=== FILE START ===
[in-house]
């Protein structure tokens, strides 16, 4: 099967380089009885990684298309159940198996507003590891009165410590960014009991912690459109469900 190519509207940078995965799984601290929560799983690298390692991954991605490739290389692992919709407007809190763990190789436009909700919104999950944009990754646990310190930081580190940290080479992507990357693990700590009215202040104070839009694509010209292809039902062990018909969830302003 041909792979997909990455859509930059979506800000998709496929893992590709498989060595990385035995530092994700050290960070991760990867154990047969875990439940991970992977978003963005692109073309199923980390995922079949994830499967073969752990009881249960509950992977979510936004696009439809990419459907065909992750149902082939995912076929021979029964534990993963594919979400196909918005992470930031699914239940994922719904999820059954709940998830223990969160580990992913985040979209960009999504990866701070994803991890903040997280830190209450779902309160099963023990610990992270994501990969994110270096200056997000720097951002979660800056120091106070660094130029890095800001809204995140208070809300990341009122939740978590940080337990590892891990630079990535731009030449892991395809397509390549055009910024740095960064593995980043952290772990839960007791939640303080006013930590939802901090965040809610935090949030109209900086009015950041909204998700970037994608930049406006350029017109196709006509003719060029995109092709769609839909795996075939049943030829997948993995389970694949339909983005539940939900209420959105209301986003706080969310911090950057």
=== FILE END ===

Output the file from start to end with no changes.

[in-house]
């Protein structure tokens, strides 16, 4: 099967380089009885990684298309159940198996507003590891009165410590960014009991912690459109469900 190519509207940078995965799984601290929560799983690298390692991954991605490739290389692992919709407007809190763990190789436009909700919104999950944009990754646990310190930081580190940290080479992507990357693990700590009215202040104070839009694509010209292809039902062990018909969830302003 041909792979997909990455859509930059979506800000998709496929893992590709498989060595990385035995530092994700050290960070991760990867154990047969875990439940991970992977978003963005692109073309199923980390995922079949994830499967073969752990009881249960509950992977979510936004696009439809990419459907065909992750149902082939995912076929021979029964534990993963594919979400196909918005992470930031699914239940994922719904999820059954709940998830223990969160580990992913985040979209960009999504990866701070994803991890903040997280830190209450779902309160099963023990610990992270994501990969994110270096200056997000720097951002979660800056120091106070660094130029890095800001809204995140208070809300990341009122939740978590940080337990590892891990630079990535731009030449892991395809397509390549055009910024740095960064593995980043952290772990839960007791939640303080006013930590939802901090965040809610935090949030109209900086009015950041909204998700970037994608930049406006350029017109196709006509003719060029995109092709769609839909795996075939049943030829997948993995389970694949339909983005539940939900209420959105209301986003706080969310911090950057």